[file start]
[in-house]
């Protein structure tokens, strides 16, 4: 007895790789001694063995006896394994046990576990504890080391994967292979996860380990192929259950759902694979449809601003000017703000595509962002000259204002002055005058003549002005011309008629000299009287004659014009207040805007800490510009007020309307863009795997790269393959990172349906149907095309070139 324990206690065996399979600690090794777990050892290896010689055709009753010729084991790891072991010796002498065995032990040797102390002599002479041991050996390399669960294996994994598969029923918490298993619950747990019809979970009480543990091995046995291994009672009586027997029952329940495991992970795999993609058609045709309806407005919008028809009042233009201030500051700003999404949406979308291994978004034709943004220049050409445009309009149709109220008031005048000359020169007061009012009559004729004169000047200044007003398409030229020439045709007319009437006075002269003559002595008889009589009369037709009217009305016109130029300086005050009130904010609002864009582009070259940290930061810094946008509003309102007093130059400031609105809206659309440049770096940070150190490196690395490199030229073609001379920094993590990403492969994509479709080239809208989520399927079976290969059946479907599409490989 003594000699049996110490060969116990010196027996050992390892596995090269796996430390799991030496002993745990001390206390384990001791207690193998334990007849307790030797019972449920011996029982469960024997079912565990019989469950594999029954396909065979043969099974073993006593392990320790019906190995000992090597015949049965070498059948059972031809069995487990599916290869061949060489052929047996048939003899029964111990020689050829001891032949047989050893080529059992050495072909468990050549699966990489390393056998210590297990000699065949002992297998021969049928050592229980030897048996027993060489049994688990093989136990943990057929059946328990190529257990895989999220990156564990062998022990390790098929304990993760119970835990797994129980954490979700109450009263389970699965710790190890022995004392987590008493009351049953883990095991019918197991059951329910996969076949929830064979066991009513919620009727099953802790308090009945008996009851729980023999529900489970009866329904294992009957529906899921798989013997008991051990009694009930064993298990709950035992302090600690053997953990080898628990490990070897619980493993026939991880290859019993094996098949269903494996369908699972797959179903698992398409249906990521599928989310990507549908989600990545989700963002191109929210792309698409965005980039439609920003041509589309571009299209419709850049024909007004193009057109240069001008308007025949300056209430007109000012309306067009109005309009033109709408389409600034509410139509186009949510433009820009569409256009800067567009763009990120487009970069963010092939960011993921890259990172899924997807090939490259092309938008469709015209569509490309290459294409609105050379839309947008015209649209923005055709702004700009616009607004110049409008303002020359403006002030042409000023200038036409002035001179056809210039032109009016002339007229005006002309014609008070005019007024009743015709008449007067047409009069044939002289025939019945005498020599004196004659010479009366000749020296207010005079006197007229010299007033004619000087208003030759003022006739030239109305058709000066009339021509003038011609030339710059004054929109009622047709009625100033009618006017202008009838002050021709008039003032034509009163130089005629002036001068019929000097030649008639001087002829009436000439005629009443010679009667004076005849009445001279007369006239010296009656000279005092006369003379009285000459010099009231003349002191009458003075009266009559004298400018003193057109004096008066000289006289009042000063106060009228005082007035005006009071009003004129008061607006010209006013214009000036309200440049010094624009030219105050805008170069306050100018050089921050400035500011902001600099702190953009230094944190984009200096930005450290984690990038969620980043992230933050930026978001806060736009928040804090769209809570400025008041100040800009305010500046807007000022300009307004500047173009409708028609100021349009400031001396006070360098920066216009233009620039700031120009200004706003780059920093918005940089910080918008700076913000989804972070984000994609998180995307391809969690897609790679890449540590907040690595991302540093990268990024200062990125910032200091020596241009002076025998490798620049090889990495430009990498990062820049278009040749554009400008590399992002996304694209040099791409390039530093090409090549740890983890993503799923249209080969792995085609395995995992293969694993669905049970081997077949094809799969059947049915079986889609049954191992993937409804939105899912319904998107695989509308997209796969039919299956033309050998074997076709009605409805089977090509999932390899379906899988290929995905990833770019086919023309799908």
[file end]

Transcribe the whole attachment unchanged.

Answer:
[in-house]
């Protein structure tokens, strides 16, 4: 007895790789001694063995006896394994046990576990504890080391994967292979996860380990192929259950759902694979449809601003000017703000595509962002000259204002002055005058003549002005011309008629000299009287004659014009207040805007800490510009007020309307863009795997790269393959990172349906149907095309070139 324990206690065996399979600690090794777990050892290896010689055709009753010729084991790891072991010796002498065995032990040797102390002599002479041991050996390399669960294996994994598969029923918490298993619950747990019809979970009480543990091995046995291994009672009586027997029952329940495991992970795999993609058609045709309806407005919008028809009042233009201030500051700003999404949406979308291994978004034709943004220049050409445009309009149709109220008031005048000359020169007061009012009559004729004169000047200044007003398409030229020439045709007319009437006075002269003559002595008889009589009369037709009217009305016109130029300086005050009130904010609002864009582009070259940290930061810094946008509003309102007093130059400031609105809206659309440049770096940070150190490196690395490199030229073609001379920094993590990403492969994509479709080239809208989520399927079976290969059946479907599409490989 003594000699049996110490060969116990010196027996050992390892596995090269796996430390799991030496002993745990001390206390384990001791207690193998334990007849307790030797019972449920011996029982469960024997079912565990019989469950594999029954396909065979043969099974073993006593392990320790019906190995000992090597015949049965070498059948059972031809069995487990599916290869061949060489052929047996048939003899029964111990020689050829001891032949047989050893080529059992050495072909468990050549699966990489390393056998210590297990000699065949002992297998021969049928050592229980030897048996027993060489049994688990093989136990943990057929059946328990190529257990895989999220990156564990062998022990390790098929304990993760119970835990797994129980954490979700109450009263389970699965710790190890022995004392987590008493009351049953883990095991019918197991059951329910996969076949929830064979066991009513919620009727099953802790308090009945008996009851729980023999529900489970009866329904294992009957529906899921798989013997008991051990009694009930064993298990709950035992302090600690053997953990080898628990490990070897619980493993026939991880290859019993094996098949269903494996369908699972797959179903698992398409249906990521599928989310990507549908989600990545989700963002191109929210792309698409965005980039439609920003041509589309571009299209419709850049024909007004193009057109240069001008308007025949300056209430007109000012309306067009109005309009033109709408389409600034509410139509186009949510433009820009569409256009800067567009763009990120487009970069963010092939960011993921890259990172899924997807090939490259092309938008469709015209569509490309290459294409609105050379839309947008015209649209923005055709702004700009616009607004110049409008303002020359403006002030042409000023200038036409002035001179056809210039032109009016002339007229005006002309014609008070005019007024009743015709008449007067047409009069044939002289025939019945005498020599004196004659010479009366000749020296207010005079006197007229010299007033004619000087208003030759003022006739030239109305058709000066009339021509003038011609030339710059004054929109009622047709009625100033009618006017202008009838002050021709008039003032034509009163130089005629002036001068019929000097030649008639001087002829009436000439005629009443010679009667004076005849009445001279007369006239010296009656000279005092006369003379009285000459010099009231003349002191009458003075009266009559004298400018003193057109004096008066000289006289009042000063106060009228005082007035005006009071009003004129008061607006010209006013214009000036309200440049010094624009030219105050805008170069306050100018050089921050400035500011902001600099702190953009230094944190984009200096930005450290984690990038969620980043992230933050930026978001806060736009928040804090769209809570400025008041100040800009305010500046807007000022300009307004500047173009409708028609100021349009400031001396006070360098920066216009233009620039700031120009200004706003780059920093918005940089910080918008700076913000989804972070984000994609998180995307391809969690897609790679890449540590907040690595991302540093990268990024200062990125910032200091020596241009002076025998490798620049090889990495430009990498990062820049278009040749554009400008590399992002996304694209040099791409390039530093090409090549740890983890993503799923249209080969792995085609395995995992293969694993669905049970081997077949094809799969059947049915079986889609049954191992993937409804939105899912319904998107695989509308997209796969039919299956033309050998074997076709009605409805089977090509999932390899379906899988290929995905990833770019086919023309799908």